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Three Reasons Cable’s Streaming Games Gamble Will Fail

By / 09.25.12

So, according to Bloomberg, your beloved cable provider would like to make your beloved console obsolete.

Oh, they have all sorts of plans, generally surrounding streaming games directly to you, the consumer, and bypassing consoles completely. They see a lot of money in this. So much money, in fact, that pilot programs will be launching later this year to fight nobly for your gaming dollars.

You may have noticed just a slight tinge of sarcasm and skepticism in the above, and it’s for excellent reason. I follow cable companies closely for the same reason Republicans put Obama and Democrats put Romney under microscopes; watching them screw up is hilarious.

And watching cable try to compete with gaming companies and fail will be hilarious. And they will fail. Here’s why.

The Inevitable Net Neutrality Challenge

Comcast has essentially taken the attitude that data comes from two places: The grubby public Internet data, which probably has AIDS (especially those dangerous streaming video services), and Comcast’s pristine land of elves and fairies.

Complicating the matter is the fact that all this data goes across the same wires, into the same plug.

Cable companies are already having trouble selling this line of crap to customers and the government over streaming video. It’s going to become even worse when they inevitably try to choke off Steam, Xbox Live, and PlayStation Network because of “system use issues”.

The “Deal” Will Suck

I’m just going to take a wild shot in the dark here and assume that in order to play these games, you’ll need a fancy cable box. Which you’ll either have to buy for an offensively inflated price, or rent for an offensively inflated price. Similarly, the controller will likely not be something you can buy yourself, but something you will also have to rent with a possible buying option.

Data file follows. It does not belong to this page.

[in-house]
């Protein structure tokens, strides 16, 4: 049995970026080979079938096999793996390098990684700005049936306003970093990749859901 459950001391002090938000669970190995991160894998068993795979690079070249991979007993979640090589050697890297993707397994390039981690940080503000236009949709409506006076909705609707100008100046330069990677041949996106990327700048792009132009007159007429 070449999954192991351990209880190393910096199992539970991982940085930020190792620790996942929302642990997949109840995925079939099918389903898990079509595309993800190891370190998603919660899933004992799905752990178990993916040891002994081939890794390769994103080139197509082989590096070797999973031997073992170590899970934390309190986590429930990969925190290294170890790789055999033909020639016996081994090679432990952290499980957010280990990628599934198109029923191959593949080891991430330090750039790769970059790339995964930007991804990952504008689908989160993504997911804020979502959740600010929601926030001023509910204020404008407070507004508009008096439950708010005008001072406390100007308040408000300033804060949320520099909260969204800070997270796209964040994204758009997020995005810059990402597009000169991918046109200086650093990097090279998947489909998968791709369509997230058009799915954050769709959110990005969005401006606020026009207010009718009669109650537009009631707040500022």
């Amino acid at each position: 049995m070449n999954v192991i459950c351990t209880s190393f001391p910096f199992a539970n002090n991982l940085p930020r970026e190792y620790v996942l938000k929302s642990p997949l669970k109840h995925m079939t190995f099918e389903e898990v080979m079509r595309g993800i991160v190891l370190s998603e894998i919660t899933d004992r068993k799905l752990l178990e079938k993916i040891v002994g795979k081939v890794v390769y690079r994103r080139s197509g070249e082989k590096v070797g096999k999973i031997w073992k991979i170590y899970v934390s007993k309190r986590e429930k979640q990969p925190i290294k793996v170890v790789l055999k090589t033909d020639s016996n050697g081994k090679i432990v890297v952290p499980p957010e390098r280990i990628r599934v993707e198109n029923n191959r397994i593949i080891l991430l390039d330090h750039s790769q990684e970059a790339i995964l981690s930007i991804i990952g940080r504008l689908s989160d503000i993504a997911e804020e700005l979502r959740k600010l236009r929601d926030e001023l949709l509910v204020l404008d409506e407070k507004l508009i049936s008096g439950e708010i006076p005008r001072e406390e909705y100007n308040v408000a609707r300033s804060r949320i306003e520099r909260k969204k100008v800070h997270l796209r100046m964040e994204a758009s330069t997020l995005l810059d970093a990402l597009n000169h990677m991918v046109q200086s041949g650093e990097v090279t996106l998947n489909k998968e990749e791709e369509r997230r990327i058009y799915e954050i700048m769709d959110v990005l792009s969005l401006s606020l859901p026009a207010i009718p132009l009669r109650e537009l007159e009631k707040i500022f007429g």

And then there are the games. If you buy a game from a cable provider, and then switch cable providers, or stop getting cable entirely, it’s not like they’re going to send you a free disc or something. It’s hard to see what consumer is going to actually go for this when they might as well buy a console that acts as a cable box anyway.

The Prices Will Never Drop

What we’re going to see here is history repeating itself. Cable companies have been trying for, quite literally, decades to get you to buy movies and TV shows from them instead of watching them at broadcast, or renting them from someone else.

This has failed miserably, every time. Video-on-demand content has largely shifted over to Netflix and Amazon Instant Video because, well, they’re cheaper. Cable stubbornly refuses to lower its prices on anything.

So, let’s say a year from now, you want to play Borderlands 2. What makes more sense? Picking up a used console for $100 or the game for $20? Or paying $60 for the game on a cable box that will run you $120 to own?


TAGSCablefailureGamingoh brother

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